Continuity and Dysfunctionality in U.S. Foreign Policy (Lessons for Our Conflict with Iran)

Summary:  Today we gain some insights about ourselves from Cold War uber-hawk Colin Grey.  Nations have different strategic cultures, different styles of foreign policy.  Like those of the US and Iran,  global prosperity in the next decade might depend on how these two cultures interact.  Here we look at internal factors driving US foreign policy.  We can do better.  Chapter 11 in a series; links to other chapters and more information are at the end.

Iran should say “Thank you, boss” when we head-slap them

Contents

  1. Long-standing traits in US foreign policy
  2. Example:  Iraq
  3. Example:  Iran
  4. Other posts in this series
  5. For more information

(1)  Long-standing traits in US foreign policy

US foreign policy strategy since WWII has displayed strong continuity, with some success during the Cold War and poor results since then.  In Henry Kissinger’s first major work, Nuclear Weapons & Foreign Policy (1957), he described America’s inability to use “its vast strength to accomplish reasonable policy objectives”. (p.41).  Our wars in Iraq and Af-Pak show this continues down to our time.

Colin S. Grey (Prof Strategic Studies, U Reading; Wikipedia bio) discussed the causes of this dysfunctionality in Nuclear Strategy and the National Style (1986).  He sees several persistent elements to US strategic thinking, among them:

  • Reliance on force (and tactics); disinterest in strategy and ignorance of history
  • Belief that our opponents think like us and share the same values (perhaps out of ignorance that there are other ways)

The applicability of these traits to our emerging conflict with Iran is obvious.  Excerpt:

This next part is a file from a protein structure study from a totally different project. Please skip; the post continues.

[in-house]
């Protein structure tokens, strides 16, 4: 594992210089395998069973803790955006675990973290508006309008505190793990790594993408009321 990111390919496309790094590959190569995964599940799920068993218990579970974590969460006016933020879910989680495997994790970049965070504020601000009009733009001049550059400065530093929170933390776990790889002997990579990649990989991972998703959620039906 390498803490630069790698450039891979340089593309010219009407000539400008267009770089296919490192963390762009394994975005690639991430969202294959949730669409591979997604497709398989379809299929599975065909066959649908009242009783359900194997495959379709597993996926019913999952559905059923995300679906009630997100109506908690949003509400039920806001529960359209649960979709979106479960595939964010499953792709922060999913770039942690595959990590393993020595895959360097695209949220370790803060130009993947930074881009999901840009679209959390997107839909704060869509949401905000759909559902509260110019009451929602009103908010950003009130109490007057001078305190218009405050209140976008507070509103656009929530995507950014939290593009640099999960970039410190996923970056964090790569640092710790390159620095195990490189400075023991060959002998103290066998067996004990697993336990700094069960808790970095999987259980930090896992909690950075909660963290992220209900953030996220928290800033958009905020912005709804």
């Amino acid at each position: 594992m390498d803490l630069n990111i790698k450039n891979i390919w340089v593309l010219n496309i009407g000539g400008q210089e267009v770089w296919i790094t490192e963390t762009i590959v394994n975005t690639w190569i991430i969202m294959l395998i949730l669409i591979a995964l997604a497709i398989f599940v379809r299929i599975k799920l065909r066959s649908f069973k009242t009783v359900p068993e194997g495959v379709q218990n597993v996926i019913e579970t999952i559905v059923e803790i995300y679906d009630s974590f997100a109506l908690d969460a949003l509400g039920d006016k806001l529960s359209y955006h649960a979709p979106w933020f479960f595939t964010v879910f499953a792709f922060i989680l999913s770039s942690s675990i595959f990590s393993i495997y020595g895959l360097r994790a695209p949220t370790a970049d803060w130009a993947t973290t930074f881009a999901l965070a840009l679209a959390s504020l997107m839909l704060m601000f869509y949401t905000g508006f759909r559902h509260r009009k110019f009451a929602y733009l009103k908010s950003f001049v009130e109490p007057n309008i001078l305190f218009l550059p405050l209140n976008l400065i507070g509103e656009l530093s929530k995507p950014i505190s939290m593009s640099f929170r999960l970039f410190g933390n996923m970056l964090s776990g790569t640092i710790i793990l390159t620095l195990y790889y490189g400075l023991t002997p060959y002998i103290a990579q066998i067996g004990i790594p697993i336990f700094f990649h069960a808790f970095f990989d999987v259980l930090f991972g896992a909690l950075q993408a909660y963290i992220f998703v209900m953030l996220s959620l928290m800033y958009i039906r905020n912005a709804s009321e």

First, the US is an insular political culture. There is an expectation of safety as the norm … to take expensive and risk actions, we must believe, rightly or wrongly, a foreign threat to be immediate. … The cultural proclivity to assume that peace is normal, when turned around by apparently unambiguous evidence of foreign threat, produces a possibly disproportionate military response.

 

Second, with few exceptions, US national security policy making tends to be dominated by people who have a poor sense of the value of history. … To the average US maker of “high”policy, international events occur as if by constant revelation, and they have meaning solely with reference to his personal experience. US decision-makers tend to judge each event on its merits, in isolation, because they know no better. Pragmatism without principle produces a reactive muddling-through style.

Since history provides the only possible basis for prediction, lawyers and engineers employ it in uncritical fashion — and very crudely. The US government is vulnerable to almost any professor-turned-policymaker who has a historically grounded (or apparently grounded) theory of statecraft.

Third, in part due to the ahistorical or even antihistorical training of US policymakers, US national security policy tends to be dominated by people expert only in inappropriate US domestic matters. Harvard Law, Wall Street, or state house generally do not prepare one well for coping with graduates of Stalin’s Great Purge of the 1930′s.

In practice the “best and brightest” of the US tend to be almost heroically ill-equipped to cope with the Soviet Union. It is unreasonable to expect prudent and judicious foreign policy assessments from an official who has little historical knowledge of Russia and no personal life experience likely to facilitate his on-the-job-education.

… The study of national style should enable Americans to understand themselves better, to understand others better, and to understand better how others interpret Americans.

(2)  Example:  Iraq

All of these traits were seen — to America’s disadvantage — in our expedition to Iraq.  Comprehensive accounts are now appearing, such as Arrows of the Night by Richard Bonin (60 Minutes producer).  For a summary see this review:  “Ahmed Chalabi: Conning America“, Barry Lando, Huffington Post, 19 December 2011.  He explains how a exile with a dubious history worked with a faction of the America’s leadership to start a war (providing lies serving their needs), hoping to get installed as ruler of Iraq.  He almost succeeded.

A little knowledge of history and political science could have allowed our leaders to avoid this disaster.